How emerging technology will help drive optimal recovery

During the past 15 months, occupancy and revenue have been slashed to unthinkable levels. As travelers start to return, technology has been cited by many in the industry as a way to increase productivity and drive profitability going forward. Hotel Management asked several hotel executives how they are best leaning on technology to improve profitability in a positive way. 

“Occupancy will come back but the rate will continue to lag for some time,” said Jim O’Hara, chief financial officer at PM Hotel Group. “With the hiring issues right now, wage pressure is impacting profitability.”

Using labor productivity software will allow for appropriate staffing levels, saving costs related to overtime, O’Hara said. Additional technology, such as an online purchase order system, in the hands of management is key so management can utilize resources more effectively.

Cloud Benefits

While the pandemic hasn’t changed the technology strategy at IHG Hotels & Resorts, it has accelerated the need to deliver that technology at a faster pace, according to George Turner, the company’s chief commercial and technology officer. “Over the next five years, cloud-based platforms will be instrumental in helping us achieve our technology goals and will have one of the biggest impacts in the recovery of the hospitality industry and beyond,” he said. “We are investing in our cloud-based technology infrastructure to ensure we have a strong foundation.”

IHG’s cloud-based platform, IHG Concerto, provides the foundation on which the company will build its technology architecture for years to come. It also will allow the company to rapidly deploy and scale solutions across the entire global estate. “We have had to shift our approach to technology development and become more agile,” Turner said. “We are ruthlessly prioritizing things that will drive the most value, and then moving with speed and agility to build and enhance these products and platforms.”

G6 Hospitality Chief Information Officer John Laplante believes having the company’s technology systems in the cloud has really helped the company adapt to the challenges that COVID-19 presents and what the company was able to achieve during the early months of the pandemic. “With our property-management and distribution systems in the cloud already, we were easily able to change availability of rooms and properties in addition to what services were available,” Laplante said. Like the rest of the industry, G6 is dealing with labor challenges, so the company is looking to technology to find process improvements and implementing automation where it can.

Going Mobile

The hotel industry has historically been slow in adopting technology to improve guest services. However, due to the pandemic, there has been a rapid adoption of mobile technology, said David Kong, Best Western Hotels & Resorts’ president and CEO. “The biggest adoption that we have seen is our texting platform that allows guests to communicate directly with the hotel via text,” he said. “A lot more guests are gravitating toward using texting to communicate with hotels. This begins with prearrival when we send the guest a welcome message and encourage them to complete the registration form in advance to speed up the check-in process.”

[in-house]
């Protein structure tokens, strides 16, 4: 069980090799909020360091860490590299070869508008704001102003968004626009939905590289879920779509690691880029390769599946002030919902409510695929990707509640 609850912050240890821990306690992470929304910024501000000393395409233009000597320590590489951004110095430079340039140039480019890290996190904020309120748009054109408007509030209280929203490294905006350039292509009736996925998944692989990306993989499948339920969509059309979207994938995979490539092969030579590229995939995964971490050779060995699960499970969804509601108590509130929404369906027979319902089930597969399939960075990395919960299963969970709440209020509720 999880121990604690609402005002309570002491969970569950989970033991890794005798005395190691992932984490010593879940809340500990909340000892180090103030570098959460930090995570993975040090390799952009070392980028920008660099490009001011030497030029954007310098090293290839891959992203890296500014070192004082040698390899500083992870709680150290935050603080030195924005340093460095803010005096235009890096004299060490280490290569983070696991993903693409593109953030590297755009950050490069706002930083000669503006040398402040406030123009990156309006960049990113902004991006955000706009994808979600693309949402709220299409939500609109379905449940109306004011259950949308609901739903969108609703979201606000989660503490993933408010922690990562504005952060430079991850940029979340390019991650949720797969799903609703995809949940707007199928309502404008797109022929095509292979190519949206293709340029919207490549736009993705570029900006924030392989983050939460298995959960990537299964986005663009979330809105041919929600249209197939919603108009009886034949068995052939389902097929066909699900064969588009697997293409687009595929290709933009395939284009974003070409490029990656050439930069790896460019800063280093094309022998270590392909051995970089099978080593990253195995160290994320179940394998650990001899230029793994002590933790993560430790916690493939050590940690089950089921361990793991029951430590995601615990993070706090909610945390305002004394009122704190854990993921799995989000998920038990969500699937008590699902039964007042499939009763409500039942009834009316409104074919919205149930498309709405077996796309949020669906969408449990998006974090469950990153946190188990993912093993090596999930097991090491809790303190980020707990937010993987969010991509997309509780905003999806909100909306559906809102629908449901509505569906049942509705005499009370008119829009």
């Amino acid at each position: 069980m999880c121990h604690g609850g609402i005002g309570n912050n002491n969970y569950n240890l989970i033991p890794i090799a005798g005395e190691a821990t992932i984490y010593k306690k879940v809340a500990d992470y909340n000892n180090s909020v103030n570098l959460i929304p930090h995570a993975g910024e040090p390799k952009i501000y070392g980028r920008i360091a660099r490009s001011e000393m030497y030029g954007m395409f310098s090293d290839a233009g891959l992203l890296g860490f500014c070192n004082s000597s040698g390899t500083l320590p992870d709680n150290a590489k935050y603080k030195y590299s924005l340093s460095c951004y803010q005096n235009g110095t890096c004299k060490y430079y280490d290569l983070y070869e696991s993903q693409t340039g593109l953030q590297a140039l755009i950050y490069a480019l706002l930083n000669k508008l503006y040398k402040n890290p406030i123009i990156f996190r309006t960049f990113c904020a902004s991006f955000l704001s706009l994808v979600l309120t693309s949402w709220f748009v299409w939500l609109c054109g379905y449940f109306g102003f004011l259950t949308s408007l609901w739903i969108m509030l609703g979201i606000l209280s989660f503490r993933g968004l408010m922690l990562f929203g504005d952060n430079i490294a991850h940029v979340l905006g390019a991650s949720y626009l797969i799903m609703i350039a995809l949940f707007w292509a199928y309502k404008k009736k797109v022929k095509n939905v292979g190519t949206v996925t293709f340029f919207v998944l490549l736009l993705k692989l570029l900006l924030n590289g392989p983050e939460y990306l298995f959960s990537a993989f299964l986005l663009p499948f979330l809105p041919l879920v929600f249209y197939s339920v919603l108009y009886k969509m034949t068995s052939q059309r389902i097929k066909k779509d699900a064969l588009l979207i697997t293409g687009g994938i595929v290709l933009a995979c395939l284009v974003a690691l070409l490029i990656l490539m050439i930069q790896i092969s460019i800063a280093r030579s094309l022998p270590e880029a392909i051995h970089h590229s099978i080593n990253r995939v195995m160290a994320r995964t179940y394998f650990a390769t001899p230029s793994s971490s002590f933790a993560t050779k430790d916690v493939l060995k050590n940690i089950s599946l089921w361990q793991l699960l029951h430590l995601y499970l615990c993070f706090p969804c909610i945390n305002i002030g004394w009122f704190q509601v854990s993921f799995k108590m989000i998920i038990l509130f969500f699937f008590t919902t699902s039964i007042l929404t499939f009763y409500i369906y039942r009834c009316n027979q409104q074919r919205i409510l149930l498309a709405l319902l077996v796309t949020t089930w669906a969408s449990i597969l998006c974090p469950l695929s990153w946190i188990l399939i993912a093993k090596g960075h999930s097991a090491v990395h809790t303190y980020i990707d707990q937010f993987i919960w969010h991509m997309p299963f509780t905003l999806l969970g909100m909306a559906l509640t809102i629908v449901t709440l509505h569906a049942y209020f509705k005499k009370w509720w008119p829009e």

Best Western also uses texting to upsell and convey hotel policies, especially as they relate to health and safety protocols. “During the stay, we have more and more guest texting us with their requests rather than using the phone,” Kong said. “This service is beneficial for both the hotel and the guest. For the hotel it allows more flexibility in staffing (phone calls need to be answered immediately; texts can be replied to as time permits) and for the guest, the texting platform has enabled us to achieve higher guest satisfaction.”

Within contactless technology, messaging software is a game-changer, said Sam Evers, chief strategy officer for Alice. Being able to communicate with guests before, during and after their stay not only meets guest expectations, but it provides opportunities for ancillary revenue, and builds the hotel/guest relationship.

“Aside from the pandemic, there are indications that a substantial percentage of guests and consumers prefer to interact with businesses—in this case, hotels—by a mobile device, an app or website,” he said. “Contactless business models are not only necessary for safety reasons; they seem preferable for many people as a simple and easy way to purchase and request service.”

Messaging software that’s connected to an operations platform is where the industry is headed, Evers said. Guests expect that they can message with their hotel, but with messaging and operations connected, requests that come in via text message are instantly made into tickets that staff can act on.

Changing Dynamics

Over the long term, Jansen Medeiros, regional vice president of operations at Prism Hotels & Resorts, believes privacy, security and artificial intelligence technologies will bring the biggest change for the hospitality industry.

“First, the accelerated growth of consumer technology companies coupled with the political environment and the most recent large-scale ransomware attack has put privacy and security at the forefront,” he said. “As an industry, we rely on data to drive strategy so it will be important to monitor how privacy and security regulations change over time.”

Additionally, artificial intelligence has the potential to make significant improvements in the guest experience—cognitive insights and engagement will get smarter and offer a better guest experience. Robotics adoption in both back and front of house will increase, he continued.